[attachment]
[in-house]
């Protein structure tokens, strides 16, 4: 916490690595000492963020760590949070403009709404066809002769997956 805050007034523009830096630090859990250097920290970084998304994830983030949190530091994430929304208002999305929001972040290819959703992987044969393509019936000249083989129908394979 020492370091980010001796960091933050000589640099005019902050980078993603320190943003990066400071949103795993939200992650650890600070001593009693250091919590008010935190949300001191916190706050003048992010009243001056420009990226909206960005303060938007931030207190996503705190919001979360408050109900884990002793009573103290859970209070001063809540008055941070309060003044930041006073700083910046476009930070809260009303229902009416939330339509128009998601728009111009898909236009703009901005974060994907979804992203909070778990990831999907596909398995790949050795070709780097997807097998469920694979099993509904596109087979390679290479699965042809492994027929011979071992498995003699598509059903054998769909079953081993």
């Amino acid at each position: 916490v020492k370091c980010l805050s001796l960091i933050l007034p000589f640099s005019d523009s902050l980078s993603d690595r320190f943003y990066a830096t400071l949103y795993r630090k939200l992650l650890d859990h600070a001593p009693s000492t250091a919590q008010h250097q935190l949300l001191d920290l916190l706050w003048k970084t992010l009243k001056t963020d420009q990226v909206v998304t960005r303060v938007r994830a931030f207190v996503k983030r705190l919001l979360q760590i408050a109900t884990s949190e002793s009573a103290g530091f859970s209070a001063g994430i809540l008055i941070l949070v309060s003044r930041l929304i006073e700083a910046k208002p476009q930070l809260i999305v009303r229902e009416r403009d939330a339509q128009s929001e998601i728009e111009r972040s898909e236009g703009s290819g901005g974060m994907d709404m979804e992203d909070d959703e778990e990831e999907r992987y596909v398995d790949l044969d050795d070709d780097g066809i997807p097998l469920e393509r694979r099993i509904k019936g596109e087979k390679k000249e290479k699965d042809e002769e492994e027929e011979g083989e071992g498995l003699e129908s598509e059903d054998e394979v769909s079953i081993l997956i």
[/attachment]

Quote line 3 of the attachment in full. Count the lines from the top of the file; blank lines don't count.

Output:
């Amino acid at each position: 916490v020492k370091c980010l805050s001796l960091i933050l007034p000589f640099s005019d523009s902050l980078s993603d690595r320190f943003y990066a830096t400071l949103y795993r630090k939200l992650l650890d859990h600070a001593p009693s000492t250091a919590q008010h250097q935190l949300l001191d920290l916190l706050w003048k970084t992010l009243k001056t963020d420009q990226v909206v998304t960005r303060v938007r994830a931030f207190v996503k983030r705190l919001l979360q760590i408050a109900t884990s949190e002793s009573a103290g530091f859970s209070a001063g994430i809540l008055i941070l949070v309060s003044r930041l929304i006073e700083a910046k208002p476009q930070l809260i999305v009303r229902e009416r403009d939330a339509q128009s929001e998601i728009e111009r972040s898909e236009g703009s290819g901005g974060m994907d709404m979804e992203d909070d959703e778990e990831e999907r992987y596909v398995d790949l044969d050795d070709d780097g066809i997807p097998l469920e393509r694979r099993i509904k019936g596109e087979k390679k000249e290479k699965d042809e002769e492994e027929e011979g083989e071992g498995l003699e129908s598509e059903d054998e394979v769909s079953i081993l997956i």